The price of growth

Development is booming in the eastern neighborhoods, but the money isn't there to cover the infrastructure needed to serve it


San Francisco is booming, but will its infrastructure be able to keep up with its population growth?

The problem is acutely illustrated in the southeast part of San Francisco, where long-stalled development plans were finally greenlit by the adoption of the Eastern Neighborhoods Community Plan a few years ago.

The Mission, Potrero Hill, Dogpatch, and Mission Bay districts have attracted more attention from developers than any other sector of San Francisco, according to the Planning Department. Bayview and Hunters Point are also now attracting lots of investment and building by developers.

But when development projects don't pay the full cost of the infrastructure needed to serve those new residents — which is often the case in San Francisco and throughout California, with its Prop. 13 cap on property tax increases — then that burden gets passed on the rest of us.

Mayor Ed Lee's recent call to build 30,000 new housing units by 2020 and the dollar sign lures of waterfront development have pressed the gas pedal on construction, while giving short shrift to corresponding questions about how the serve that growth.


Infrastructure needs — such as roads, public transit, parks, and the water and sewer systems — aren't as sexy as other issues. But infrastructure is vital to creating a functional city.

That kind of planning (or lack thereof) impacts traffic congestion, public safety, and the overall livability of the city. And right now, the eastern neighborhoods alone face a funding gap as high as $274 million, according to city estimates highlighted by area Sup. Malia Cohen.

That's why Cohen went looking for help, though that's not exactly what she found.



Cohen has asked Mayor Lee about the lack of adequate investment in critical infrastructure again and again. She asked his staffers, she asked his aides. At the Feb. 11 Board of Supervisors meeting, during the mayor's question time, she was determined to ask one more time.

Cohen asked the mayor about how to fund infrastructure needs in the eastern neighborhoods and whether the city should use a new, rarely used fundraising option called an Infrastructure Financing District, or IFD.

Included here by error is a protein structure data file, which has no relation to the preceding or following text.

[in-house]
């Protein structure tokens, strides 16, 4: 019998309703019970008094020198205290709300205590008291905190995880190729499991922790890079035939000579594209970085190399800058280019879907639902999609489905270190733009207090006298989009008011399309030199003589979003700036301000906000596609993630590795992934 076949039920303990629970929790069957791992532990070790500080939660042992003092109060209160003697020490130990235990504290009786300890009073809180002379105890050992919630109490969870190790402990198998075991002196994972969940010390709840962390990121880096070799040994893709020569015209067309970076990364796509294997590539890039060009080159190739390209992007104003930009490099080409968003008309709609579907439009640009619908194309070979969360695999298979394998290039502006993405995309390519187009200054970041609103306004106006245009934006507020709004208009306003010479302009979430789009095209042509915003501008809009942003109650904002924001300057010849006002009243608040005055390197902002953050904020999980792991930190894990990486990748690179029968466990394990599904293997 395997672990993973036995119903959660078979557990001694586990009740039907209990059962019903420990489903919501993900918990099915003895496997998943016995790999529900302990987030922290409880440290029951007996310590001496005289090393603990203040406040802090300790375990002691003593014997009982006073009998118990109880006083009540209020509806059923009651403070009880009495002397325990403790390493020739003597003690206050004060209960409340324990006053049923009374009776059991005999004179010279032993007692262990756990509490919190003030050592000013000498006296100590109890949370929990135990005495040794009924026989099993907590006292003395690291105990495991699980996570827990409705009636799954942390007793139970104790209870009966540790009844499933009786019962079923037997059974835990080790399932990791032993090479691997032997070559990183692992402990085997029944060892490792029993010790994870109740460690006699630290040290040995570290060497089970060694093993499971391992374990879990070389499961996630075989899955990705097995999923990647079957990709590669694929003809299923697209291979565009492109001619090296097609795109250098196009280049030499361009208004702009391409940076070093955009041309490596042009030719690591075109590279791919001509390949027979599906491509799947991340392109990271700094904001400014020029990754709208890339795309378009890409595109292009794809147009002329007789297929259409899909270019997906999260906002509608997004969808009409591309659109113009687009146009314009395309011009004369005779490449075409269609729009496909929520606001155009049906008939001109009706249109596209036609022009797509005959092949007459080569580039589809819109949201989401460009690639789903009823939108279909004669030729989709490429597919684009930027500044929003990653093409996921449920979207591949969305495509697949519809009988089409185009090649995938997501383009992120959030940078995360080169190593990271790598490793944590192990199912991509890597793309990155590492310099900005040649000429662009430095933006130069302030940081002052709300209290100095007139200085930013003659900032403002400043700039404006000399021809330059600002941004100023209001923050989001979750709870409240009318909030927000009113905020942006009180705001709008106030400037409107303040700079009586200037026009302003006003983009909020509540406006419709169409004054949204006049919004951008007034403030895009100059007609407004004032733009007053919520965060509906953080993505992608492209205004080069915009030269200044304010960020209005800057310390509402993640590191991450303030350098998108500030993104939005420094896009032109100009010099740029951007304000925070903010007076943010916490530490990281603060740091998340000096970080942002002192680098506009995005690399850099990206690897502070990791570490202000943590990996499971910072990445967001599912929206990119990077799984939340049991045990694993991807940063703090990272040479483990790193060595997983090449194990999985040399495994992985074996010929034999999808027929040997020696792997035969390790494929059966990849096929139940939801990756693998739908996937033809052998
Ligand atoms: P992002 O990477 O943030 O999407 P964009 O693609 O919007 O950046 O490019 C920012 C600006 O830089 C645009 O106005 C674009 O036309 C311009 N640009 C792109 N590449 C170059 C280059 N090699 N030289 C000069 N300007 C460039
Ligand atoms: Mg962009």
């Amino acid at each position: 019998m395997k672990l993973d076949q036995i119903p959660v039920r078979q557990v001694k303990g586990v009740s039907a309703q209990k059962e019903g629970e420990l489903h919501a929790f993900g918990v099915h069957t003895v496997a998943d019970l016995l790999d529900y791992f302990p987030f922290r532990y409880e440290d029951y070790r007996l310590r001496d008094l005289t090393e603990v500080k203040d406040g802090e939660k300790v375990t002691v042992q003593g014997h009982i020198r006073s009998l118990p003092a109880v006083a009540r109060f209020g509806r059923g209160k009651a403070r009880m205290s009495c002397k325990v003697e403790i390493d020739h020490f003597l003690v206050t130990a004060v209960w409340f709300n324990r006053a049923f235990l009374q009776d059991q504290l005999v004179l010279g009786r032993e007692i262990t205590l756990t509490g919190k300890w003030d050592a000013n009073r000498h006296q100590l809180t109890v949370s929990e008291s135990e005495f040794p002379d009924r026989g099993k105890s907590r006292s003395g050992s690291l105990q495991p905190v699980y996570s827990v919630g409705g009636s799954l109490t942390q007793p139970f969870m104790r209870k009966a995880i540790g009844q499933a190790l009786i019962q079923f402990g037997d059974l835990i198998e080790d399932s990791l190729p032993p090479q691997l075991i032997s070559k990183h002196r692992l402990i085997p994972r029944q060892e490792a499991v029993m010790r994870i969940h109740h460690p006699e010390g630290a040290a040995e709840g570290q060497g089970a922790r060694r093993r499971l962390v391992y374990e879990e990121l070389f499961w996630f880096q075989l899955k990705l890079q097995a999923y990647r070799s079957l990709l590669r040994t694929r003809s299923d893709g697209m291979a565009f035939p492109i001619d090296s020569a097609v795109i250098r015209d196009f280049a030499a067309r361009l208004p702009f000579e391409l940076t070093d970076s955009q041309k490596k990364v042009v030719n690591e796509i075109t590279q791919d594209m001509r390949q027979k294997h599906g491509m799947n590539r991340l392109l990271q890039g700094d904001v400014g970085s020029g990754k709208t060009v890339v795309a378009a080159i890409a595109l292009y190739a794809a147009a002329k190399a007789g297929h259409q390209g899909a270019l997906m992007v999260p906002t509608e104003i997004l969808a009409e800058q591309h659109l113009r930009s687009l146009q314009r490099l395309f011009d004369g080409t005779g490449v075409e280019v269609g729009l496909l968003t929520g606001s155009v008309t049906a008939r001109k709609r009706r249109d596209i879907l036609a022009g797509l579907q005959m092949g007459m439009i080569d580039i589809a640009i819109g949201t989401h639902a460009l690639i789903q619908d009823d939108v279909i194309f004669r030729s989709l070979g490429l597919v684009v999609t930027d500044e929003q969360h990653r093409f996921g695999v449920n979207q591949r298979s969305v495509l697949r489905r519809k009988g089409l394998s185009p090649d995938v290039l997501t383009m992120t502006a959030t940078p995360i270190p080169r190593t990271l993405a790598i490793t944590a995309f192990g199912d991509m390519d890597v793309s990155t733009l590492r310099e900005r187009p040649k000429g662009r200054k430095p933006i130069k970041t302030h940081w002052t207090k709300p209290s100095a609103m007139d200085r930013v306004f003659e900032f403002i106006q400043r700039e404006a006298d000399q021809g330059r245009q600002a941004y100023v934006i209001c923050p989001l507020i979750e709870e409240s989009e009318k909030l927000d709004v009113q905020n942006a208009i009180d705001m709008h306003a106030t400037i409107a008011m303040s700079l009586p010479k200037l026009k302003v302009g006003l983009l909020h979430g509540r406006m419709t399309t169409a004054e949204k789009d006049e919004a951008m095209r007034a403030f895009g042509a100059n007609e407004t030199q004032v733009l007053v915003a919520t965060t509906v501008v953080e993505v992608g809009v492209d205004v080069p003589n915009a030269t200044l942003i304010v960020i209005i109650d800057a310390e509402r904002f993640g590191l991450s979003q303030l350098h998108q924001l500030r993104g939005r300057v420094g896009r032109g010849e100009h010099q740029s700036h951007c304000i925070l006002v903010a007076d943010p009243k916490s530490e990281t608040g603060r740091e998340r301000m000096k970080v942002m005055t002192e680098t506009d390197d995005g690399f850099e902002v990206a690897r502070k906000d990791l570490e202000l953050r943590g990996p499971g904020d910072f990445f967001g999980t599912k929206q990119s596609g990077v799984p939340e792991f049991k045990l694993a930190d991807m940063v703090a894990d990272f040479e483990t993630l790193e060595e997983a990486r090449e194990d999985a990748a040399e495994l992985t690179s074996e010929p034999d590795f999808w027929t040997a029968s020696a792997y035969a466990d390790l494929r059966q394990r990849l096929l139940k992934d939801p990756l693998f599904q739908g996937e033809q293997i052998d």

"When the city adopted the Eastern Neighborhoods Plan, we were aware of a significant funding gap that existed for infrastructure improvement," she said to the mayor. She asked if he would slow down development while the city caught up with infrastructure improvements, or commit more funding.

Cohen asked pointedly, "Would you support an IFD for the eastern neighborhoods?"

The mayor's answer was in the foreign language known as bureaucratese, offering a firm "only if we have to."

"Strategically planning for growth means making long-term investments in infrastructure," he said. "And the most important thing that we can do right now is to work together to place and pass two new revenue generating bonds measures on the November 2014 ballot."

But his proposed $500 million general obligation bond and $1 billion local vehicle license fee increase would just go to citywide transportation projects, where the city faces $6 billion in capital needs over the next 15 years, according to a task force formed by the mayor.

That's small comfort for the people of the eastern neighborhoods, who are already ill-served by Muni and will have other needs as well. It's a situation likely to get worse as the population there increases, unless the city finds a way to make serious new investments.



For instance, much of the new build homes we're seeing right now is on Market St. or other major transit routes. Moreover much of it is a walk from downtown. This means that the transit load - the most common impact cited - is somewhere between low and zero.

OTOH, build 10,000 units on hills on the west-side and you're looking at some major costs.,

IOW we are building the least impactful homes possible on the east-side, and many of us are comfortable with this expansion. We need homes more than we need rationalizations about why we should not build them.

Posted by Guest on Feb. 18, 2014 @ 6:28 pm

I thought that the promise of all this new development was that it was going to throw money into the general fund to cover the high cost of city services. It turns out that the Eastern Neighborhoods plan had no intention of covering its infrastructure freight and now the demand is to sequester the increment in tax dollars to pay for the infrastructure that highly profitable market rate housing development demands.

It is not like water supply and waste water and sewage, streets, parks and transit are in prime shape now. If we add in a hundred thousand or so new residents, these systems will be strained to the breaking point.